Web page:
p This is the first mention which we have made of these indulgences in any of our English Constitutions. The Council of Trent having left the nature of an indulgence undefined, there are various opinions of it; but it is allowed, that the safest to follow and easiest to defend is this: that,“ an indulgence is a “ remission, in part, or in whole, of the temporal pains imposed on sinners by “ their Confessors, according to the judgment of their discretion, or which might “ have been imposed on them, according to the canons of the Church: and by “ the usual style of an indulgence of forty days, is meant, according to them, “ a remission of the penalties imposed by the canons on offenders, or an in« dulgence of the several periods of time to do penance for several sins."

But these are the softenings of the English Popish missionaries, since the detection of the fraud of this superstition at the Reformation, and since. It is very plain by the English rubrics printed in the Hore beatissime Virginis Marie, 1527, that by these indulgences was then pretended to be granted a clene remyssion of all synnes perpetually enduring; and ten hundred thousand yers of pardon for dedly synnes graunted of our holy Father Jhonn XXII. Pope of Rome: and thousands of yers of pardon for venial synnes. By another of these rubrics we are assured, that who that devoutly with a contrite heart daily say this oryson, yf he be that day in the state of eternal damnacyon, than thys eternal payne shall be chaunged hym in temporal payne of purgatory; than yf he hath deserved the payne of purgatory, it shall be forgoten and forgyuen throwe the infinite mercy of God.

III.

CHAP. fessed. And to improve the trade, some particular images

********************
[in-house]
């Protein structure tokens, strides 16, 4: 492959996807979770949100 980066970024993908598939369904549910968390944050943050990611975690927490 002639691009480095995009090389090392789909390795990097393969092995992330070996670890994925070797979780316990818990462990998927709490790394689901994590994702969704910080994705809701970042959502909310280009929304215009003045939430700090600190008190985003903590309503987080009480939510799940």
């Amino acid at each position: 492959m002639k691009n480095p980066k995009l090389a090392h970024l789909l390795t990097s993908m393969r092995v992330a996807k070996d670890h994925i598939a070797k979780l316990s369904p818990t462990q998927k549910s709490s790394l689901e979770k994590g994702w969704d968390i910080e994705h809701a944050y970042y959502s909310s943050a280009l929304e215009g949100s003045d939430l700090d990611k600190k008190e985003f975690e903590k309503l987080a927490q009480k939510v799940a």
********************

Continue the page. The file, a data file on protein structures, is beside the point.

were preferred to others as of more especial virtue and ho-
liness, and to which therefore the prayers that were made
were more meritorious. Thus among the prayers of St.

Bridget, in the Salisbury Primer, are some prayers with St. Marie de this rubric prefixed to them: Whosoever, being in a state la Peyte.

of grace, shall say devoutly the following prayers with
one Pater-noster, and as many Ave-maries, before the
ymage of Pitie, he shall deserve or merit fifty-six thousand
years of indulgences; which were granted by three Popes,
viz. 1. by Pope Gregory 9, xüïi thousand; 2. by Pope Ni-
cholas V. xiiii thousand, A. D. 1459; 3. by Pope Sixtus
IV. who also composed four prayers of the following suf-

frages, xxviii thousand, and A. D. 1478, doubled these inJohn Pur- dulgences. The saints which seem to have been most in logue, &c. vogue here in England, were our Lady of Walsingham", St.

Edward, and St. Thomas of Canterbury, and to their images
and shrines was the greatest resort of pilgrims. However,
even at the very height of these follies, there were some, and

they too of no inferior character, who shewed their dislike of Speculum these superstitious follies. Thus the author of the Lookingrum, lib. v. glass for little Children tells us, that A.D. 1381,“ in the

“ fourth jubilee of the most famous martyr St. Thomas, the apud Wharton Angl.

people from every place flocked to Canterbury, magno sac. vol. ii. “ cordis affectu, et desiderio; and, that at the same time,

“ on the vigil of the foresaid translation, it happened, that
“ the venerable father, the Lord Simon de Suthberi, then
“ Bishop of London, was travelling towards Canterbury,
“ who being misled by the spirit of error, positively as-
“ sured the people that were going on pilgrimage thither,

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9 By there being no year mentioned here when Pope Gregory granted this indulgence, it seems as if the maker of this rubric did not know to which of the Gregories to ascribe it, or rather, that he was willing it should be believed that it was Pope Gregory I. But the last of the Gregories lived 1406, which indeed seems to be the date of the rise of these extravagant follies.

* Celeberrimum nomen est per universam Angliam, nec temere reperias in ea insula qui speret res suas fore salvas, quin illam quotannis aliquo munusculo pro facultatum modulo salutarit. Erasmi Peregrinatio Religionis ergo.